Tuesday, October 25, 2005

TGSAN Rally Column from the NC State Technician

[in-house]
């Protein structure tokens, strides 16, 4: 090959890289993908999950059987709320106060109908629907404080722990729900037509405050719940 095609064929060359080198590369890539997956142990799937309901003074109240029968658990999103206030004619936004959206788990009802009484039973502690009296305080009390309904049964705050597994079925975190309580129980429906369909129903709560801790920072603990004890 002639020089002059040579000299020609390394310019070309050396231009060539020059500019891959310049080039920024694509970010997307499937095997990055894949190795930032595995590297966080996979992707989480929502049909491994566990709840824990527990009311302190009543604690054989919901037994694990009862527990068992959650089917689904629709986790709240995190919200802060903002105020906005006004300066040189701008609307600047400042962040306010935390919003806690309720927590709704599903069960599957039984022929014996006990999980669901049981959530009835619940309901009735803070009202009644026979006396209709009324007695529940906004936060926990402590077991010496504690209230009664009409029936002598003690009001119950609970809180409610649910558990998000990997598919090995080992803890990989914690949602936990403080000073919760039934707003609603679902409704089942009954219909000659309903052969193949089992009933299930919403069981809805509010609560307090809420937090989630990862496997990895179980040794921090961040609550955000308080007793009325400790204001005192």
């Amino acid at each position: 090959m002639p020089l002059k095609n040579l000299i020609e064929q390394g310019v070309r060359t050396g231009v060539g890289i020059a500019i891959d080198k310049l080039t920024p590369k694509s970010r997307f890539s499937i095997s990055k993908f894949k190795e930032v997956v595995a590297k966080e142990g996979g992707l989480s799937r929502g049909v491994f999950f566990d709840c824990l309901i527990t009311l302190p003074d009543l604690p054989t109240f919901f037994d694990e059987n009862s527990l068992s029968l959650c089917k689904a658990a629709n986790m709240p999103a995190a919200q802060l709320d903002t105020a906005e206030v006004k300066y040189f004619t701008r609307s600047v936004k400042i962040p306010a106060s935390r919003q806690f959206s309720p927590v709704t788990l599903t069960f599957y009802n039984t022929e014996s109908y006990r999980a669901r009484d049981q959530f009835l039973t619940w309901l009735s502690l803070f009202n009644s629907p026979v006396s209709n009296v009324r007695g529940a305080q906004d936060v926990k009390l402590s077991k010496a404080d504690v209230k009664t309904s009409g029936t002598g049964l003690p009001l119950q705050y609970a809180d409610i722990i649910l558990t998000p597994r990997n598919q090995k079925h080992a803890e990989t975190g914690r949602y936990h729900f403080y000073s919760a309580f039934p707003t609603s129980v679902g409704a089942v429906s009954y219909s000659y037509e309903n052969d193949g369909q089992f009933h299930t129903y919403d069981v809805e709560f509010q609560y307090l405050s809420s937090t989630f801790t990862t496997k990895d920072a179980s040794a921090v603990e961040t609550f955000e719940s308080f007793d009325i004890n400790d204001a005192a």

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High schoolers fight for change. Can we? Posted: 10.25.2005 Riche Wiley This weekend, I attended a rally in downtown Raleigh at the Capitol building that had the very distinct purpose of petitioning the state government/school board. Information concerning the rally and its purpose was sent across the state and advertised in local newspapers. There was live news coverage of this event and, as the day went on, more and more people showed up. Even students from Charlotte, N.C. made the drive all the way to Raleigh to attend this event and sign the petition. The petition that circulated among the crowd at the rally wishes to change the State Board of Education's current discrimination policy, and this event was planned completely by a small group of high school students in the Triangle Gay Straight Alliance Network (tgsan.org) with only a couple adults being used specifically as resources or free secretaries. The current discrimination policy currently states: "It is the priority of the State Board of Education to provide each and every student in North Carolina's public schools and public charter schools with a safe, orderly and caring learning environment that is free from harassment, bullying or discrimination." However, these students wish this policy was more explicit in what it was saying, and wish that a sentence be added, which states: "This includes, but is not limited to, students of any race, ethnicity, cultural background, ability, religion (creed), sex, socioeconomic status or actual or perceived gender identity or sexual orientation, as well as those who are associated with people identified by these categories." The reason these students are petitioning and making such a huge deal out of this addition, though it might seem redundant to some, considering the "each and every student" phrase in the current policy, is because with the current policy, a couple of these categories are almost completely forgotten in public schools. According to the Gay, Lesbian and Straight Education Network, also known as GLSEN, currently 83.2 percent of gay, lesbian, bisexual and transgender students report being verbally harassed at school specifically because of their sexual identities, and 68.6 percent of these students report feeling unsafe in their school environment. Most of the public school systems today, whether accidentally or purposefully, forget or ignore that these students are being harassed in hallways, classrooms and bathrooms. Some of these students are beaten and spat upon, and nothing is done. Some of these schools tell the gay students that have been beaten or humiliated, "If you didn't act so gay, none of this would happen to you. Don't act so gay and you'll be all right." How many of you have been told, "If you don't act like yourself, you'll be all right and no one will beat the crap out of you everyday after school, and no one will kick you around in the bathroom and call you names. We don't have to do anything for you because you're acting like yourself, which is obviously wrong, so change it?" Probably, not many of you. But, in a small school here in the Triangle, that is basically what was said to a gay student. Personal opinion aside for just a moment (I think the change needs to be made), I was amazed at the effort put forth by these students for something they care so much about. I look around the college students I know and realize that most of them wouldn't even think of standing up for something they believe like that, out of fear or sheer laziness. And it's amazing to think that college students were supposed to be the students that affected these sorts of changes in the communities and in the government, as history definitely shows, but now, it has instead been left to the younger high school students. We're too busy having protests about whether or not we're really Sorostitutes because we do a little bit of volunteering, which is mandatory and not optional, which we complain about and then try to use as a placard stating our obvious non-Sorostituted-ness. (Side-note: Sorostitute really needs to be added to the word processor spell check files.) I think we, as college students, could use these high school students as role models. We need to bring back the days when college students brought change to the world by doing more than clogging up the Brickyard with ugly posters. High school students can fight for change. Can we? Original Source: http://technicianonline.com/story.php?id=012499